Do Threats of Dispossession Suffice for a Spoliation Order?
Most of us have heard pronouncements discouraging ‘taking the law into our own hands.’ This is premised in the wake of the fact that the law is there to redress injustice between parties to a dispute, so as to prevent anarchy in society. Further, when parties take the law into their hands they do so in the context of advancing their interests pertaining to the dispute, and justice will most likely be the losing pedestal because the parties are acting from biased viewpoints without the benefit of an independent perspective.
In civil litigation proceedings, a mandament van spolie or simply Spoliation is an order of Court aimed at discouraging parties from self help and most often unlawful conduct, punishing in its process the party that took the law into their own hands and did not seek redress through lawful means (see Ngqukumba v Minister of Safety and Security and Others 2014 (5) SA 112 (CC). As was held in the case of Yeko v Qana 1973 (4) SA 735 (A) the requirements for a spoliation order are;
- Peaceful and undisturbed possession of a thing; and
- Unlawful deprivation of such possession.
From the above it is evident that the deprivation of lawful possession must factually be actual, not imminent, for a spoliation order to be successful. In the recently decided case of Bisschoff & Others vs Welbeplan Boerdery (Pty) Ltd (815/2016)  ZASCA 81 (15 June 2021) the Supreme Court of Appeal overturned the spoliation Order of the High Court upholding that in such scenarios the appropriate relief would be a Prohibitory Interdict, not a spoliation order as unlawful deprivation had not been factually actual.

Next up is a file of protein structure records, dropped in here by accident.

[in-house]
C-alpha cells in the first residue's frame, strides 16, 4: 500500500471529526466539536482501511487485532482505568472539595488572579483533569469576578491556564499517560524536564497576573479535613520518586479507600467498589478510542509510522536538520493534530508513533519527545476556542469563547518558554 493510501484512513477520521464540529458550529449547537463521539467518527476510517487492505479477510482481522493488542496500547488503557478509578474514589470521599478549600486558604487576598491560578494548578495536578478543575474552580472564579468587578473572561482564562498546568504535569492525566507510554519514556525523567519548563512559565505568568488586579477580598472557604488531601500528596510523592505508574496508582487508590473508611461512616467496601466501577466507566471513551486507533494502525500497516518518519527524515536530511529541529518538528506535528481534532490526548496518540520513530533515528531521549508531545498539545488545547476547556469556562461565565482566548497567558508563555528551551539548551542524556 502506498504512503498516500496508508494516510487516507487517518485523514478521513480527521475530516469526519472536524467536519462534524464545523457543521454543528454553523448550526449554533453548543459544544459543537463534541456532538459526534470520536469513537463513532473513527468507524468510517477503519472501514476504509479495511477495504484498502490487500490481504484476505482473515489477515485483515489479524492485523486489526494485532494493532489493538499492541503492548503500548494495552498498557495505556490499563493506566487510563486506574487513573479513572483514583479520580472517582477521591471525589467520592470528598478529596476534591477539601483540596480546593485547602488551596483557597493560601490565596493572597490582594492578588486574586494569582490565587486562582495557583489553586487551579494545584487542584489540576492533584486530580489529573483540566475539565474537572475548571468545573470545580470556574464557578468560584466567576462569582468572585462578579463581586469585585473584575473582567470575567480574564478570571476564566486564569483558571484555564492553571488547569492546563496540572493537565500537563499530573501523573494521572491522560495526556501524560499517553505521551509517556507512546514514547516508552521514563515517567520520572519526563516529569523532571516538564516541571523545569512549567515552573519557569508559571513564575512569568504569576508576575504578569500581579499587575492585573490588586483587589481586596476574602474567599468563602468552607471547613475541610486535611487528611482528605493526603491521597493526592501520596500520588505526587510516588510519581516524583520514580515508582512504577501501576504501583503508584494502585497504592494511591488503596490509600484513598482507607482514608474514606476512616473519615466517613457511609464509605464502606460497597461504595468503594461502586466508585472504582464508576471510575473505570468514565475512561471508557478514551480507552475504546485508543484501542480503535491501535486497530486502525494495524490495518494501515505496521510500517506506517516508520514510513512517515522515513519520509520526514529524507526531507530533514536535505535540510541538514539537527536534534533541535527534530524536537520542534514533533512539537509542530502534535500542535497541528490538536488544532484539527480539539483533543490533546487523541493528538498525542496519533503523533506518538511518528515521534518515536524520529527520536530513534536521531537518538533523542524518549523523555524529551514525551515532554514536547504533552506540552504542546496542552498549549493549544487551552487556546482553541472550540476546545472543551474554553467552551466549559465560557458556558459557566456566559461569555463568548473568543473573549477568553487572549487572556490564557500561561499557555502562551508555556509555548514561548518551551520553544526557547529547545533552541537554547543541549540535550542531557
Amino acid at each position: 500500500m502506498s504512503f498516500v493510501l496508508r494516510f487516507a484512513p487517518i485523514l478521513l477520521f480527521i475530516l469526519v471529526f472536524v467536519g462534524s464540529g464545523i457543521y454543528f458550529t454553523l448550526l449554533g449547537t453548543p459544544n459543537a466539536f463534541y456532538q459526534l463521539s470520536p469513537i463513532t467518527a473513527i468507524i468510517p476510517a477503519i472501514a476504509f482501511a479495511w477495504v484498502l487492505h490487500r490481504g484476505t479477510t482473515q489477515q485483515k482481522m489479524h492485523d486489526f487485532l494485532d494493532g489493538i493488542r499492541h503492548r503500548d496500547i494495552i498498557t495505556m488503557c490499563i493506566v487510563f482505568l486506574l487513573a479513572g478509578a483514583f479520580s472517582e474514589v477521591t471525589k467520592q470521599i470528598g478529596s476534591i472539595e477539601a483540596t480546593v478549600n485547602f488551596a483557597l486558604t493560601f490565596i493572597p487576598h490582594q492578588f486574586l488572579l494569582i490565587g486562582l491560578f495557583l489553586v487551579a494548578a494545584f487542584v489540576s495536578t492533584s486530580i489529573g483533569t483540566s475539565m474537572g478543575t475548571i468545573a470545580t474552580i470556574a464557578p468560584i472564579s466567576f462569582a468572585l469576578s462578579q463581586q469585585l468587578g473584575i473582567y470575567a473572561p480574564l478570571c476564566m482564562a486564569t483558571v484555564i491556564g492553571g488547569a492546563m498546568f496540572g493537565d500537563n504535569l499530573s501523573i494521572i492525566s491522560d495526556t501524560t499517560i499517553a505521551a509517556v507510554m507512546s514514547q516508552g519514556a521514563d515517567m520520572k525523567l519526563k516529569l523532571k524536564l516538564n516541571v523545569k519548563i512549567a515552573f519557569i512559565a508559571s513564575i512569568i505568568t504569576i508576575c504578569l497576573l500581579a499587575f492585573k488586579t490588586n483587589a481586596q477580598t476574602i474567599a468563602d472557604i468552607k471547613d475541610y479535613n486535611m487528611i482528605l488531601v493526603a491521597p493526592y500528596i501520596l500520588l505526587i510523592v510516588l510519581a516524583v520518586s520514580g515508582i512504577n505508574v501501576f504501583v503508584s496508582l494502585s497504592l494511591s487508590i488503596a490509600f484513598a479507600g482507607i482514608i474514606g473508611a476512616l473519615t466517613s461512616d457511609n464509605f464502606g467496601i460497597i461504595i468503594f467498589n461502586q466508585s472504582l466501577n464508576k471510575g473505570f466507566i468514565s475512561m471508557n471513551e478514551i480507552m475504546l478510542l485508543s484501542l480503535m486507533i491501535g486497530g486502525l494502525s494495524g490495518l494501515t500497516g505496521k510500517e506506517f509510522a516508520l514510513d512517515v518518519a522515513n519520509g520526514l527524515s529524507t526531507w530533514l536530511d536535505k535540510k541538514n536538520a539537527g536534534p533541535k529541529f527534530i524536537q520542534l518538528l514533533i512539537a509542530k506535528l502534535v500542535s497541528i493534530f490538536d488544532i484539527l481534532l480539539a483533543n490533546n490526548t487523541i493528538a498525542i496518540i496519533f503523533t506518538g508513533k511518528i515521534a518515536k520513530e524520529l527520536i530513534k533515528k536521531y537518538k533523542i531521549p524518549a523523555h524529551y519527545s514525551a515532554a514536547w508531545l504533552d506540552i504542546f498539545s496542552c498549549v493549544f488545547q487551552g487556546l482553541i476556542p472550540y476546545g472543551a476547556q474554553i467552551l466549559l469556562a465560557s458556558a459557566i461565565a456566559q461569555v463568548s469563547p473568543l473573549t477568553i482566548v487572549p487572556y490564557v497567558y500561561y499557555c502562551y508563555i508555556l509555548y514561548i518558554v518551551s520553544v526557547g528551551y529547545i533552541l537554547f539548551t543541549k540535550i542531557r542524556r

The Appellant owned farms in the North West province to which they entered into agreements to sell portions of the farms to the Respondent. The agreement provided that in the event that the Respondent fails to secure financing to purchase the portions within the stipulated time, the agreements would be lease contracts for 12 months. It happened that the Respondent failed to secure the finance and therefore the parties entered into lease arrangements, which were subsequently breached by the Respondent. In response the Appellant, in strongly worded letters of demand, informed Respondent that the agreements have been cancelled and the Respondents or any of its representatives must not trespass onto the farm portions which had previously been leased to them. The Respondent approached the High Court seeking a spoliation order citing that their peaceful and undisturbed lawful possession of the farm portions had been unlawfully disturbed by the demands in the letters of the Appellant.
The High Court granted the spoliation Order.
On appeal the Supreme Court overturned the Spoliation order and upheld that the deprivation was not factually actual, it did not successfully manifest. The Appellant threatened to dispossess or thought they had dispossessed owing to the couching of the language in their letters of demand, but that actual deprivation which is an important requirement in spoliation proceedings, was not there. In the event that the Appellant had threatened to dispossess then the appropriate remedy would have been a prohibitory interdict for the Appellant to desist from their intended action. The Court also noted the judgment in The Three Musketeers Properties (Pty) Ltd and Another v Ongopolo Mining and Processing Ltd and Others NASC 15 where it was held that “a threat embodied in a letter to disturb possession, does not constitute an act of spoliation.”
We urge our valued clients and the general public not to take the law into their own hands. The law and structured judicial processes are there to protect and to redress injustice. We stand ready to assist should you feel you have been unlawfully deprived of peaceful and undisturbed possession of a thing. We assist in a wide array of other legal matters. Our approach is comprehensive and professional. Contact us for a consultation.
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